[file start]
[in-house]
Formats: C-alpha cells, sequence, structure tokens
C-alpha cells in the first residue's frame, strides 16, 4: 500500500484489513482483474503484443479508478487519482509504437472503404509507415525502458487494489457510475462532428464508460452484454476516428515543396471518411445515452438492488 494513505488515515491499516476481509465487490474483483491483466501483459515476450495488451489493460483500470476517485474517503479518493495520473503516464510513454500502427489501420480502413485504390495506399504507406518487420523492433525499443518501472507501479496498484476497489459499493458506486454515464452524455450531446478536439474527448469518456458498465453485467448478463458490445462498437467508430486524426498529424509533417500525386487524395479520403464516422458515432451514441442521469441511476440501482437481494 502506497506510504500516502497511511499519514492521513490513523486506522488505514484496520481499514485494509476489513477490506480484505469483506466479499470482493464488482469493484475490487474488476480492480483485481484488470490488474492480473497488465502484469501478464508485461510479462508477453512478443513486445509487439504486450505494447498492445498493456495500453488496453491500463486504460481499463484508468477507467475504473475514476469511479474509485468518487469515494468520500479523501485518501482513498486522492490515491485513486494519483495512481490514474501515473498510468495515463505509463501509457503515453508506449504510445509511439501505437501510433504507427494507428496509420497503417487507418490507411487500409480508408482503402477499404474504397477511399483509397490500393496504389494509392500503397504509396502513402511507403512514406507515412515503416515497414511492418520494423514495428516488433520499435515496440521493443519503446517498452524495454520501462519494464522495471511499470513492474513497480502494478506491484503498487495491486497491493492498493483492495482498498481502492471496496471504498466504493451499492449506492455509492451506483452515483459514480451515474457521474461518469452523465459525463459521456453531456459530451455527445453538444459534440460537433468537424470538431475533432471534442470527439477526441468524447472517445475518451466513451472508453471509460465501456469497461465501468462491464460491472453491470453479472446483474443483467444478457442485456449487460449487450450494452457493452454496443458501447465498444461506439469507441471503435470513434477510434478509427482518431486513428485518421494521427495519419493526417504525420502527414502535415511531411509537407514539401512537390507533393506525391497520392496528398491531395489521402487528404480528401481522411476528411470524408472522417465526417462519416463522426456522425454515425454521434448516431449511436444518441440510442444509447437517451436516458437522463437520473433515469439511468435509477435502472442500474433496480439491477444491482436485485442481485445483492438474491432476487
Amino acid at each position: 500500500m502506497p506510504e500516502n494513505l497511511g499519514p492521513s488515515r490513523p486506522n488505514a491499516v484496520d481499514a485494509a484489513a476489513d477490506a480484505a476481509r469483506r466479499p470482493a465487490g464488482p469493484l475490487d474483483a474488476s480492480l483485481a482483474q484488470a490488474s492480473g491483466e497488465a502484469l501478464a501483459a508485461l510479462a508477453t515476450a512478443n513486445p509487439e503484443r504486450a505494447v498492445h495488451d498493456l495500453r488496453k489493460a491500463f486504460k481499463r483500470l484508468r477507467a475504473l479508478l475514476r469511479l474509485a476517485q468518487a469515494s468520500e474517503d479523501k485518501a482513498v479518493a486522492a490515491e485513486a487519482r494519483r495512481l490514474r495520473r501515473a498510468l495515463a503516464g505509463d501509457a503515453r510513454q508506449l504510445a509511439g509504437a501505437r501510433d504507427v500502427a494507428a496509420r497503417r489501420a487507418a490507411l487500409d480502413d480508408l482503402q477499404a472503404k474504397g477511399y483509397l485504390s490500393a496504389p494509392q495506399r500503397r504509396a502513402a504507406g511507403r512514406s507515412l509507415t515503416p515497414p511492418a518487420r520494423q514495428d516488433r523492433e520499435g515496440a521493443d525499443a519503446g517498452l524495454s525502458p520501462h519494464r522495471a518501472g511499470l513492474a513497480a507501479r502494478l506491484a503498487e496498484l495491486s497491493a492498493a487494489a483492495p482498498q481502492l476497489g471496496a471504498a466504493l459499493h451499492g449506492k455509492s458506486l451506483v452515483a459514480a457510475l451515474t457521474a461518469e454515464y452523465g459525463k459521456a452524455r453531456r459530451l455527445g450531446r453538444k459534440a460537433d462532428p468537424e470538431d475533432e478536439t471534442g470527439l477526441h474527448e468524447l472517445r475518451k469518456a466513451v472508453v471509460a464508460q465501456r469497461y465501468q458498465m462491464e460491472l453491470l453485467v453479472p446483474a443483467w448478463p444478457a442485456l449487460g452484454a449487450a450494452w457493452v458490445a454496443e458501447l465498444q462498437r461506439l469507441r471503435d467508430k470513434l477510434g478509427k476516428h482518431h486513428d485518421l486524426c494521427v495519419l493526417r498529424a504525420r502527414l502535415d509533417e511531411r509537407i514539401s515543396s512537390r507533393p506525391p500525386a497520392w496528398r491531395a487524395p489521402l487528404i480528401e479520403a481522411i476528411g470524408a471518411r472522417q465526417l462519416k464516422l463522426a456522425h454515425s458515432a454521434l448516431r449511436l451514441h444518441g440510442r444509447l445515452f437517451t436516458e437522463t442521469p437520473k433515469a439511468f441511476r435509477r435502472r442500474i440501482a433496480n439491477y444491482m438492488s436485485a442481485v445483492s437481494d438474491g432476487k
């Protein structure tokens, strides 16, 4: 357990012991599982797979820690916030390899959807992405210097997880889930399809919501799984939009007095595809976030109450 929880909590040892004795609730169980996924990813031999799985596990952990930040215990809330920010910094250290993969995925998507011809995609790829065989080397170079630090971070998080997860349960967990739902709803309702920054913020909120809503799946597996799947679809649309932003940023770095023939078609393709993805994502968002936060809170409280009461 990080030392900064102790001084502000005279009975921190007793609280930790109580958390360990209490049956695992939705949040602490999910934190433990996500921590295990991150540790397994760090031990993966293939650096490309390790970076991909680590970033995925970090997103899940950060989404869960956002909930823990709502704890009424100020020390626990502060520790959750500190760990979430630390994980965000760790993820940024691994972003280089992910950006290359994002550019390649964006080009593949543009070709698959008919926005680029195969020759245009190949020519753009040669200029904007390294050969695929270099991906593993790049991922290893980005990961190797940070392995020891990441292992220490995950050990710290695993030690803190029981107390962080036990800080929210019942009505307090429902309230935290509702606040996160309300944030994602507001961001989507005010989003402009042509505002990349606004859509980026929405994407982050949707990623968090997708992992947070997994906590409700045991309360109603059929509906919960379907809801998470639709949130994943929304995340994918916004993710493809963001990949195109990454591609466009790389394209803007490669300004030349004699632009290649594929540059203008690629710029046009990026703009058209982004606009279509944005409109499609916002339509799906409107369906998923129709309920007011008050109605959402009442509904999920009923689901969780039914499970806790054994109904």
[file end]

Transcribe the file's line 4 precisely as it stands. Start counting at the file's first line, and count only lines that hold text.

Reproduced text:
Amino acid at each position: 500500500m502506497p506510504e500516502n494513505l497511511g499519514p492521513s488515515r490513523p486506522n488505514a491499516v484496520d481499514a485494509a484489513a476489513d477490506a480484505a476481509r469483506r466479499p470482493a465487490g464488482p469493484l475490487d474483483a474488476s480492480l483485481a482483474q484488470a490488474s492480473g491483466e497488465a502484469l501478464a501483459a508485461l510479462a508477453t515476450a512478443n513486445p509487439e503484443r504486450a505494447v498492445h495488451d498493456l495500453r488496453k489493460a491500463f486504460k481499463r483500470l484508468r477507467a475504473l479508478l475514476r469511479l474509485a476517485q468518487a469515494s468520500e474517503d479523501k485518501a482513498v479518493a486522492a490515491e485513486a487519482r494519483r495512481l490514474r495520473r501515473a498510468l495515463a503516464g505509463d501509457a503515453r510513454q508506449l504510445a509511439g509504437a501505437r501510433d504507427v500502427a494507428a496509420r497503417r489501420a487507418a490507411l487500409d480502413d480508408l482503402q477499404a472503404k474504397g477511399y483509397l485504390s490500393a496504389p494509392q495506399r500503397r504509396a502513402a504507406g511507403r512514406s507515412l509507415t515503416p515497414p511492418a518487420r520494423q514495428d516488433r523492433e520499435g515496440a521493443d525499443a519503446g517498452l524495454s525502458p520501462h519494464r522495471a518501472g511499470l513492474a513497480a507501479r502494478l506491484a503498487e496498484l495491486s497491493a492498493a487494489a483492495p482498498q481502492l476497489g471496496a471504498a466504493l459499493h451499492g449506492k455509492s458506486l451506483v452515483a459514480a457510475l451515474t457521474a461518469e454515464y452523465g459525463k459521456a452524455r453531456r459530451l455527445g450531446r453538444k459534440a460537433d462532428p468537424e470538431d475533432e478536439t471534442g470527439l477526441h474527448e468524447l472517445r475518451k469518456a466513451v472508453v471509460a464508460q465501456r469497461y465501468q458498465m462491464e460491472l453491470l453485467v453479472p446483474a443483467w448478463p444478457a442485456l449487460g452484454a449487450a450494452w457493452v458490445a454496443e458501447l465498444q462498437r461506439l469507441r471503435d467508430k470513434l477510434g478509427k476516428h482518431h486513428d485518421l486524426c494521427v495519419l493526417r498529424a504525420r502527414l502535415d509533417e511531411r509537407i514539401s515543396s512537390r507533393p506525391p500525386a497520392w496528398r491531395a487524395p489521402l487528404i480528401e479520403a481522411i476528411g470524408a471518411r472522417q465526417l462519416k464516422l463522426a456522425h454515425s458515432a454521434l448516431r449511436l451514441h444518441g440510442r444509447l445515452f437517451t436516458e437522463t442521469p437520473k433515469a439511468f441511476r435509477r435502472r442500474i440501482a433496480n439491477y444491482m438492488s436485485a442481485v445483492s437481494d438474491g432476487k